(Originally posted on Monday, June 15, 2009)
“My father used to play with my brother and me in the yard. Mother would come out and say, ‘You’re tearing up the grass.’ ‘We’re not raising grass,’ Dad would reply. ‘We’re raising boys.’ ”
— Harmon Killebrew (Professional Baseball Player)
Raising children is almost a full-time job FOR BOTH PARENTS! The constant issue in raising kids is this: Do we preserve our things (environment, house, etc.) or do we focus on the needs of our kids (including their exploration even though it may damage some of that environment)? We must hand it to those single parents who cope with these trials alone and succeed. So, what is our task?
I think that the parents main task is to nurture child and help him/her to develop their own abilities, including those related to self-control. We have all had the experience of going into a restaurant for a peaceful dinner only to encounter an undisciplined child sitting at the next table or booth. The child cries, screams, throws tantrums in an effort to get attention and/or get his/her way. This is not only an American phenomenon, we encountered this on our journeys through England, especially on the trains. It is interesting that in Germany, where parents take their children out, are prepared with toys and give their children attention during the outing; we didn’t see disruptive behavior of children in public there.
So what are we to do? We, as parents and especially we men as fathers, need to learn to identify our children’s needs. By attending to their being tired, hungry, and/or in need of activity, will start to provide appropriate responses to our children. This may, as in the case of the quote above, involve the temporary destruction of some things around us; grass can be replaced or regrown, but a love, confidence, feelings of belonging are not as easily replaced after being ‘damaged’ by neglect or abuse. Let us men, as fathers, take on the responsibility of providing that nurturing environment for our children, of loving them, of providing them with all the reasonable opportunities in life that will enable them to grow up into reasonably happy and functional adults.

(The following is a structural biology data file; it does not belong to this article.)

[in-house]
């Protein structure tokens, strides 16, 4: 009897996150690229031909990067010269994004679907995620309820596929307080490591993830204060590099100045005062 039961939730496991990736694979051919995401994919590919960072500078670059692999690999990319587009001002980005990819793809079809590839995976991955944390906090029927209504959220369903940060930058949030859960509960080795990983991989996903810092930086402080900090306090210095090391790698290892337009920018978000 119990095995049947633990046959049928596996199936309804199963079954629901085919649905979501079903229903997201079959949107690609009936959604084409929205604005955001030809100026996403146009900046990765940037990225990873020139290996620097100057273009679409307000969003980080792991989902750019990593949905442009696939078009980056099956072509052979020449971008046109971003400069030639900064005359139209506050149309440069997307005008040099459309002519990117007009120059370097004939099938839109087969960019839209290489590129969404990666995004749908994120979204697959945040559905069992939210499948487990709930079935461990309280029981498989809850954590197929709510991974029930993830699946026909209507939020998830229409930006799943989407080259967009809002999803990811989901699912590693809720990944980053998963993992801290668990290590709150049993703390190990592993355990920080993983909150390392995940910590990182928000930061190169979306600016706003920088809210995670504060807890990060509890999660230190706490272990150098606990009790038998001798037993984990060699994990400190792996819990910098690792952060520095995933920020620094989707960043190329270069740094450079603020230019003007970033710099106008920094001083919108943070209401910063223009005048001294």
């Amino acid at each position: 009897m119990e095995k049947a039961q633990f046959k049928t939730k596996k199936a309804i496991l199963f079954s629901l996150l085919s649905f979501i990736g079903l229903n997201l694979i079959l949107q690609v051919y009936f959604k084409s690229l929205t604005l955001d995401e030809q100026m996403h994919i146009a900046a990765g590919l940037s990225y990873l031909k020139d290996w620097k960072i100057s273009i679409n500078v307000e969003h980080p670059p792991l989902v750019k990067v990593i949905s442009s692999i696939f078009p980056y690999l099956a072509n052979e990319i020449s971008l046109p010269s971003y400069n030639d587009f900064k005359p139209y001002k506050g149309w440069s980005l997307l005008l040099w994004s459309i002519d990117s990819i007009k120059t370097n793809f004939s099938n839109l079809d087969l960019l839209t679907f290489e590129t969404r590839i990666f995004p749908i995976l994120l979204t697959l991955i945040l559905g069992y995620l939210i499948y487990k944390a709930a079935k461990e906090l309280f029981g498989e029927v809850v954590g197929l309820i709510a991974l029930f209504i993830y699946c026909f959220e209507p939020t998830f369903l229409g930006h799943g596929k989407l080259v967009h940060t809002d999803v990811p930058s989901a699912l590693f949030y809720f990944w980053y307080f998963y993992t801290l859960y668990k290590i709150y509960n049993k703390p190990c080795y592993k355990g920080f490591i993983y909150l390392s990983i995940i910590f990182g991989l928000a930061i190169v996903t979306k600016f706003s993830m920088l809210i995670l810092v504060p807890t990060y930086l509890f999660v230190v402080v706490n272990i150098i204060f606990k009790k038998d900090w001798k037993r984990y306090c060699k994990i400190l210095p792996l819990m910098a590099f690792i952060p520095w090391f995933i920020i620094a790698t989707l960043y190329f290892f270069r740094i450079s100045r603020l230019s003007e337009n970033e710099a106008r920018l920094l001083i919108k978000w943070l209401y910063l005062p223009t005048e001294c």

Let’s not try to live out the childhoods that we did not have or pass the abuse from our own parents onto our kids. They are precious and deserve to become beautiful human beings. And, just maybe, they will treat us in the same way when roles become reversed in our elder years!
May we all have the privilege of hearing:
“Dad, you’re someone to look up to no matter how tall I’ve grown”
— Author Unknown